Bb PRESS

Interview

Masahiro Hayashi, President of Hikari Shoji K.K. Masahiro Hayashi seeks to maintain quality and stabilize the business in the production center by placing constant orders.

Masahiro Hayashi, President of Hikari Shoji K.K., a Fukui-based company that plans, develops, and sells fabrics for ladies' fashion, shares his thoughts on the production center, attitude toward work, and passion for materials.

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A retrogressive approach to maintain quality At Hikari Shoji, we have two business divisions: clothing and material. In clothing, we plan and develop fabrics to be used mainly in womenswear and sell them to wholesalers. We do not undertake production each time we receive an order, but instead we prepare and have semi-finished products in stock in advance, which we deliver promptly to the customer upon receiving an order after adding the required processing operations according to the customer's needs, such as coloring, which transforms the fabric into the condition it is in immediately before it is sewn into a piece of clothing.
We undertake product planning within the company and outsource production to family-owned factories and companies in Fukui, Ishikawa and other prefectures in the Hokuriku region, where our headquarters is located. Because we do not place an order for the entire manufacturing process with a single vendor, but rather with different specialists for individual work processes, such as warping, weaving and dyeing, the arrangement and coordination of different vendors is also one of our key tasks. When we place an order, we ensure that we minimize the types of products we order, because changing what we produce on one machine every month is likely to result in variations in quality. We therefore try to produce the same product using the same materials for the longest period possible. We also ensure that we abide by the lot to stabilize the same operations.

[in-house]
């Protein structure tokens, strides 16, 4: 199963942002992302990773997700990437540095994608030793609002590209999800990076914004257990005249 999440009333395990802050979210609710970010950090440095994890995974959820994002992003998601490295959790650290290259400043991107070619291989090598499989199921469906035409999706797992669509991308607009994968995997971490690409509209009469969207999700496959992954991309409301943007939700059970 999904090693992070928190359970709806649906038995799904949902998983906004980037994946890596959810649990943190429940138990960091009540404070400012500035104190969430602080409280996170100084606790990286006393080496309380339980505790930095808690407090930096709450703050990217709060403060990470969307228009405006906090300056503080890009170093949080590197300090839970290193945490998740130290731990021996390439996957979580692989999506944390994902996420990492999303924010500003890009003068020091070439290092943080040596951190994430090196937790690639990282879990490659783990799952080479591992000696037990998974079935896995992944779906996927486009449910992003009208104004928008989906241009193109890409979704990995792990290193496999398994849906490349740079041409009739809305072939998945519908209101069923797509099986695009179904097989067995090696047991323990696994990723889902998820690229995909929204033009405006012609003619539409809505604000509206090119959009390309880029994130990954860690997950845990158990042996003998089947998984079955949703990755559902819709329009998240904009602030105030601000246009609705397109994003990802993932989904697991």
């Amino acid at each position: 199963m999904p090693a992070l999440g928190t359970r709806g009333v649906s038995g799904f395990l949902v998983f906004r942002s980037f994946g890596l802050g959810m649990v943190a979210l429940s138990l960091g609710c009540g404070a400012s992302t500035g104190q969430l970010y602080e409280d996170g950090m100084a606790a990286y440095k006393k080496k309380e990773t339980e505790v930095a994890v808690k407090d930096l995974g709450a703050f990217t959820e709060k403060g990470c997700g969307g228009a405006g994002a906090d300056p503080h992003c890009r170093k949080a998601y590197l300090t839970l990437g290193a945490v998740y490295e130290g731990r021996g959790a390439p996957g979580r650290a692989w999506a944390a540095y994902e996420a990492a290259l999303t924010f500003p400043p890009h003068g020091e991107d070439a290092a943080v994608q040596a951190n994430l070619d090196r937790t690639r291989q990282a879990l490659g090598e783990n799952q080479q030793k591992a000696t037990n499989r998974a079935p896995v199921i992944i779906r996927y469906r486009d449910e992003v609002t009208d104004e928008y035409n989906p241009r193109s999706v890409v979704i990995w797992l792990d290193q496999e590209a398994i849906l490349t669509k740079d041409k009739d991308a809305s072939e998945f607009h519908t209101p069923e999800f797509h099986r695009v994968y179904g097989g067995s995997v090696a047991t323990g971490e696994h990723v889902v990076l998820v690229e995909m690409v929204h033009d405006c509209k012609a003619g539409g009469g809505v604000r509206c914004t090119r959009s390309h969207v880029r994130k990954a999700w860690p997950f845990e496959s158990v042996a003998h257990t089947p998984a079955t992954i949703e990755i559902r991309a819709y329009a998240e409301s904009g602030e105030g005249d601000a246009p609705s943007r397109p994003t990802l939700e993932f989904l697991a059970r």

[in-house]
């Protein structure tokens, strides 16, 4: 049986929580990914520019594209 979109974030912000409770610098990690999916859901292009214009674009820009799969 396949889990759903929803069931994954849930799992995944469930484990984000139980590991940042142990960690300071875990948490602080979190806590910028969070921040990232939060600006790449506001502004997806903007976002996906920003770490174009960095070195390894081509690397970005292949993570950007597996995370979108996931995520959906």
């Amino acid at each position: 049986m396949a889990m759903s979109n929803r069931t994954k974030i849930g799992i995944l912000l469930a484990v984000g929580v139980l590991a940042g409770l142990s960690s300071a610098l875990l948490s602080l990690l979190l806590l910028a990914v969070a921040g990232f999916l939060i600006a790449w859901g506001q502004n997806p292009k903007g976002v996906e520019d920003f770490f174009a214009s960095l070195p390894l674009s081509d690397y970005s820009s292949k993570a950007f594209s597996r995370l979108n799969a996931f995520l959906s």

Carrying a certain quantity of stock before receiving an order may appear to be an outdated system today, when operation efficiency is called upon. It is, however, extremely difficult to assess the balance between shipping and inventory. To maintain quality and stabilize the operation of factories by filling the gap between supply and demand, I believe that we should continue to take this approach, even though it goes against the times.

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Use of comfortable, soft materials Currently, our main products consist of cellulosic fabrics such as Bemberg, acetate and rayon. Among them, we are particularly proud that we have the world's largest stock of cellulose filament fabrics before printing. All of these materials are naturally derived, so they are very delicate and take a lot of time and effort to handle. To be honest, they easily lose color and tend to shrink and wrinkle if washed incorrectly. They are, however, extremely soft and comfortable to touch, which I think outweighs their disadvantages.
When I have my own bespoke suit made every year, I always take along Bemberg and request that they use it for the lining. The suit I am wearing today is lined with Bemberg lining that was designed for the outer material of women's outerwear. Isn't it lovely? You will only rarely see such a lining as this. And yes, it offers really exceptional comfort. It prevents stuffiness and slides very smoothly over the skin. Once you have worn it, you will not be able to wear any other lining.